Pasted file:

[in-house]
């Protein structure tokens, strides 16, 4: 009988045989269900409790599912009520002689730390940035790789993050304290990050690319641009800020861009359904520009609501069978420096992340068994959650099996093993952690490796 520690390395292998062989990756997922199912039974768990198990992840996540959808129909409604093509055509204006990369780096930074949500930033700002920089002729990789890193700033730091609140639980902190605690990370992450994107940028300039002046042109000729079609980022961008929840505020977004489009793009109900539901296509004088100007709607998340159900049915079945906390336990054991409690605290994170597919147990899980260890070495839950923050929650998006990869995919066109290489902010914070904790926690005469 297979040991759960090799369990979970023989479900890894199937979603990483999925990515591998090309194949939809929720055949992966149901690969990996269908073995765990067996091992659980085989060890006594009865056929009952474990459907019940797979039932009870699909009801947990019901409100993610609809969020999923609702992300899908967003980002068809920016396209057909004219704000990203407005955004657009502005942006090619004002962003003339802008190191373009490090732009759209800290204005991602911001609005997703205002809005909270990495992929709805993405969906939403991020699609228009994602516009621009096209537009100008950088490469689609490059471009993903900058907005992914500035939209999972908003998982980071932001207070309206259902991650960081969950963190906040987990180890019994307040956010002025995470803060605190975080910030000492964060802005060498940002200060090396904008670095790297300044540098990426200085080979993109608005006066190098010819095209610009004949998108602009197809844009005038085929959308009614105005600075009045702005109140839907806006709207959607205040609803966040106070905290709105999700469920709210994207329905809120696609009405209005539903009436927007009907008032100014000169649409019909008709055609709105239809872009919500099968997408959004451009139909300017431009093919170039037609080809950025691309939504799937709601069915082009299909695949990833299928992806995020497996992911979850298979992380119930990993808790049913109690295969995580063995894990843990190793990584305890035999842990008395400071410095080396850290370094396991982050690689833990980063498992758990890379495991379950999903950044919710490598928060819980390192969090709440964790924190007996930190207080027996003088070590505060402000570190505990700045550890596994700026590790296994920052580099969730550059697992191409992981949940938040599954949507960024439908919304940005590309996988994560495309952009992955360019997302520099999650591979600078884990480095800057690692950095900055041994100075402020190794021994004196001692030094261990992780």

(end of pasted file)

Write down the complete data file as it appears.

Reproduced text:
[in-house]
């Protein structure tokens, strides 16, 4: 009988045989269900409790599912009520002689730390940035790789993050304290990050690319641009800020861009359904520009609501069978420096992340068994959650099996093993952690490796 520690390395292998062989990756997922199912039974768990198990992840996540959808129909409604093509055509204006990369780096930074949500930033700002920089002729990789890193700033730091609140639980902190605690990370992450994107940028300039002046042109000729079609980022961008929840505020977004489009793009109900539901296509004088100007709607998340159900049915079945906390336990054991409690605290994170597919147990899980260890070495839950923050929650998006990869995919066109290489902010914070904790926690005469 297979040991759960090799369990979970023989479900890894199937979603990483999925990515591998090309194949939809929720055949992966149901690969990996269908073995765990067996091992659980085989060890006594009865056929009952474990459907019940797979039932009870699909009801947990019901409100993610609809969020999923609702992300899908967003980002068809920016396209057909004219704000990203407005955004657009502005942006090619004002962003003339802008190191373009490090732009759209800290204005991602911001609005997703205002809005909270990495992929709805993405969906939403991020699609228009994602516009621009096209537009100008950088490469689609490059471009993903900058907005992914500035939209999972908003998982980071932001207070309206259902991650960081969950963190906040987990180890019994307040956010002025995470803060605190975080910030000492964060802005060498940002200060090396904008670095790297300044540098990426200085080979993109608005006066190098010819095209610009004949998108602009197809844009005038085929959308009614105005600075009045702005109140839907806006709207959607205040609803966040106070905290709105999700469920709210994207329905809120696609009405209005539903009436927007009907008032100014000169649409019909008709055609709105239809872009919500099968997408959004451009139909300017431009093919170039037609080809950025691309939504799937709601069915082009299909695949990833299928992806995020497996992911979850298979992380119930990993808790049913109690295969995580063995894990843990190793990584305890035999842990008395400071410095080396850290370094396991982050690689833990980063498992758990890379495991379950999903950044919710490598928060819980390192969090709440964790924190007996930190207080027996003088070590505060402000570190505990700045550890596994700026590790296994920052580099969730550059697992191409992981949940938040599954949507960024439908919304940005590309996988994560495309952009992955360019997302520099999650591979600078884990480095800057690692950095900055041994100075402020190794021994004196001692030094261990992780």